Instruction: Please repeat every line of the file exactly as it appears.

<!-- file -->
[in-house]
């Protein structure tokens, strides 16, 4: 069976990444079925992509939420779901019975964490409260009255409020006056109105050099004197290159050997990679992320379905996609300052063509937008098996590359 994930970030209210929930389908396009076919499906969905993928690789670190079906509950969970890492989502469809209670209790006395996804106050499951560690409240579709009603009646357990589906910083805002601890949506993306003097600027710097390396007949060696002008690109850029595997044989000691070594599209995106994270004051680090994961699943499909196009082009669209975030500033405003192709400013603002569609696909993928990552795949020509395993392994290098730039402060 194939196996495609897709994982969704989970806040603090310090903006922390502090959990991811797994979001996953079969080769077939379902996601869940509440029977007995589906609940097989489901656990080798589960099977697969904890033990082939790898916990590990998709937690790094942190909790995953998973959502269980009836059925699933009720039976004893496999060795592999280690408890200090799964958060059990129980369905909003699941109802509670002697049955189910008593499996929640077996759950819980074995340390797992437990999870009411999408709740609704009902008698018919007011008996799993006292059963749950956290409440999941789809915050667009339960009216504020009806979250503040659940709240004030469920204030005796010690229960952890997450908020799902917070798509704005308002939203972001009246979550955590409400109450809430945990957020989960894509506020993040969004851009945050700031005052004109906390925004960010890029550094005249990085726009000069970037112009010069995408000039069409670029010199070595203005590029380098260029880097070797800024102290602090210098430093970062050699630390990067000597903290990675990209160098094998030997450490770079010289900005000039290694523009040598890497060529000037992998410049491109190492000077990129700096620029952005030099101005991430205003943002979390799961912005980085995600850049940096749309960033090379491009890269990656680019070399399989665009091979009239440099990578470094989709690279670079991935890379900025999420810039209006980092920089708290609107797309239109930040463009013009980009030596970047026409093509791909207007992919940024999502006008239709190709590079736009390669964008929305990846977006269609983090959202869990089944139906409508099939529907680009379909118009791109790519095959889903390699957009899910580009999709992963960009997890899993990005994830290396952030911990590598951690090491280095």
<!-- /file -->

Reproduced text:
[in-house]
């Protein structure tokens, strides 16, 4: 069976990444079925992509939420779901019975964490409260009255409020006056109105050099004197290159050997990679992320379905996609300052063509937008098996590359 994930970030209210929930389908396009076919499906969905993928690789670190079906509950969970890492989502469809209670209790006395996804106050499951560690409240579709009603009646357990589906910083805002601890949506993306003097600027710097390396007949060696002008690109850029595997044989000691070594599209995106994270004051680090994961699943499909196009082009669209975030500033405003192709400013603002569609696909993928990552795949020509395993392994290098730039402060 194939196996495609897709994982969704989970806040603090310090903006922390502090959990991811797994979001996953079969080769077939379902996601869940509440029977007995589906609940097989489901656990080798589960099977697969904890033990082939790898916990590990998709937690790094942190909790995953998973959502269980009836059925699933009720039976004893496999060795592999280690408890200090799964958060059990129980369905909003699941109802509670002697049955189910008593499996929640077996759950819980074995340390797992437990999870009411999408709740609704009902008698018919007011008996799993006292059963749950956290409440999941789809915050667009339960009216504020009806979250503040659940709240004030469920204030005796010690229960952890997450908020799902917070798509704005308002939203972001009246979550955590409400109450809430945990957020989960894509506020993040969004851009945050700031005052004109906390925004960010890029550094005249990085726009000069970037112009010069995408000039069409670029010199070595203005590029380098260029880097070797800024102290602090210098430093970062050699630390990067000597903290990675990209160098094998030997450490770079010289900005000039290694523009040598890497060529000037992998410049491109190492000077990129700096620029952005030099101005991430205003943002979390799961912005980085995600850049940096749309960033090379491009890269990656680019070399399989665009091979009239440099990578470094989709690279670079991935890379900025999420810039209006980092920089708290609107797309239109930040463009013009980009030596970047026409093509791909207007992919940024999502006008239709190709590079736009390669964008929305990846977006269609983090959202869990089944139906409508099939529907680009379909118009791109790519095959889903390699957009899910580009999709992963960009997890899993990005994830290396952030911990590598951690090491280095």